Most people dislike being wrong. People especially dislike when someone shows them they are wrong.
I know the feeling. In the distant past, I felt assaulted when someone tried to correct where my thinking or facts had gone askew. I minimized the impact of my incorrectness, by slinking away or saying, “oh”, hoping no one noticed. I rationalized my errors as someone else’s fault or got defensive. I hated being wrong. With a passion. More than forgetting to brush my hair before school. More than having broccoli in my teeth and not noticing for five hours. More than when my parents took away my book light to prevent me from staying up half the night reading. More than just about anything.
However, I was wrong about being wrong.
I don’t mean that being wrong a-priori is awesome. Being wrong is okay. Everybody does that. Being shown you are wrong is better – it’s actually quite wonderful.
You know the person who can’t admit when ze* is wrong? The person who will practically contort reality to avoid being wrong? I don’t want to be that person. So I quit.
Being wrong gives me prudence to change, to let new evidence guide my thinking and shape my view of the world. Rather than feeling embarrassment when I am wrong, steering conversation away from my wrongness or blaming someone else, I embrace and celebrate being wrong. Instead of feeling attacked when someone points out my wrongness, I thank them for giving me the ability to update my ever changing view of reality.
Once, when a student, I wrote in an early draft of my research paper, “We will collect kinematic and kinetic research data on our subjects”. I told people I would be collecting kinematics and kinetics. My mentor/professor highlighted the words, “kinematic and kinetic” in red and adding question marks. We met and he asked, “do you know what those words mean”?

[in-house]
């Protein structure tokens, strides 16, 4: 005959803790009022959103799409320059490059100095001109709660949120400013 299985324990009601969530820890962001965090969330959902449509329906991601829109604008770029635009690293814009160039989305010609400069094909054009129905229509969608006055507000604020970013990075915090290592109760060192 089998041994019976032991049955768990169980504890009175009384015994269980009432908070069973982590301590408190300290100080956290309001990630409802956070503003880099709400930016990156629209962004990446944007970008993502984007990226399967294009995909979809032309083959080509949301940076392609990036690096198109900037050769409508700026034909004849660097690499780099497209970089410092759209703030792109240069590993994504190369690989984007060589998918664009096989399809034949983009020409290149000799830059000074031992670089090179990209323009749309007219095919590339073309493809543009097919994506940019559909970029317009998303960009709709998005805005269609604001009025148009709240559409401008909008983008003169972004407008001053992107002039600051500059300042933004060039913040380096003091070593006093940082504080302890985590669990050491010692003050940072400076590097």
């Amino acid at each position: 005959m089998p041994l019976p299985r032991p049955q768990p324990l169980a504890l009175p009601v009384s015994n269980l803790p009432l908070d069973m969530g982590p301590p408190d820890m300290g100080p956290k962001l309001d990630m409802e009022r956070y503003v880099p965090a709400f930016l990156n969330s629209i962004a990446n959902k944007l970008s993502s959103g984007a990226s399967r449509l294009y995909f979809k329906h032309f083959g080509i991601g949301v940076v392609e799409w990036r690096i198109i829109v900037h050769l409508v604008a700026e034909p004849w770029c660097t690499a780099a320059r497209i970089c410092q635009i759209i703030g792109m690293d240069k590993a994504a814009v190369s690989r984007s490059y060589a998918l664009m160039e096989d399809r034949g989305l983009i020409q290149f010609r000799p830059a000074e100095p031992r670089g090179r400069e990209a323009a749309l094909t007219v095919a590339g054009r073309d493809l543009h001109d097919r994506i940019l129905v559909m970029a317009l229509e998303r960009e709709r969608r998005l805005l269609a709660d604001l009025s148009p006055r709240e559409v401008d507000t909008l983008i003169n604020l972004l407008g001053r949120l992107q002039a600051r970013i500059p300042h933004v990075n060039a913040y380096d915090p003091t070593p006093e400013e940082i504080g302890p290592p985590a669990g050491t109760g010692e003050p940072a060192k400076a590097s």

The ability to recognize when something is wrong is essential to science. We would relegate science to dogmatism if the consensus on truth remained the same despite evidence to the contrary. A good scientist constantly updates hir views to reflect new evidence, something that cannot occur unless said scientist uses wrongness as a catalyst for change. A scientist saying, “Oh! My data falsifies my hypothesis. Wow! Time to rethink that idea,” does science right, whereas a scientist who says, “Oh! My data falsify my hypothesis. I know my hypothesis is true, so the data are wrong,” is a hack.
When someone shows me I am wrong, incorrect, mistaken or in error – I love it. I shout my wrongness to the world, I write blog posts about the extent of my wrongness, to show people that the only thing wrong about being wrong is an unwillingness to use wrongness to find rightness.
No matter how insignificant or how greatly my thinking goes astray, I find being wrong a pleasant and positive experience. I did this to myself, enjoying when someone shows me I am wrong is a construction between my ears. I make wrongness wonderful instead of painful, by owning and shaping my perception of wrongness based on who I want to be.
In doing so, I hope I can convince other people out there in the world that being wrong is not shameful.
So, next time you find your thinking is amiss, askew, astray, at fault, awry, bad, counterfactual, defective, erratic, erring, erroneous, fallacious, false, faulty, fluffed, goofed, in error, inaccurate, inexact, miscalculated, misconstrued, misfigured, misguided, mishandled, mistaken, not precise, not right, not working, off-target, on the wrong track, out, out of commission, out of line, out of order, perverse, rotten*, sophistical, specious, spurious, ungrounded, unsatisfactory, unsound, unsubstantial, or untrue, try being thankful of the opportunity for change. Being thankful feels better, makes you think better, and helps your grip on reality evolve ever and ever closer to provisional truth.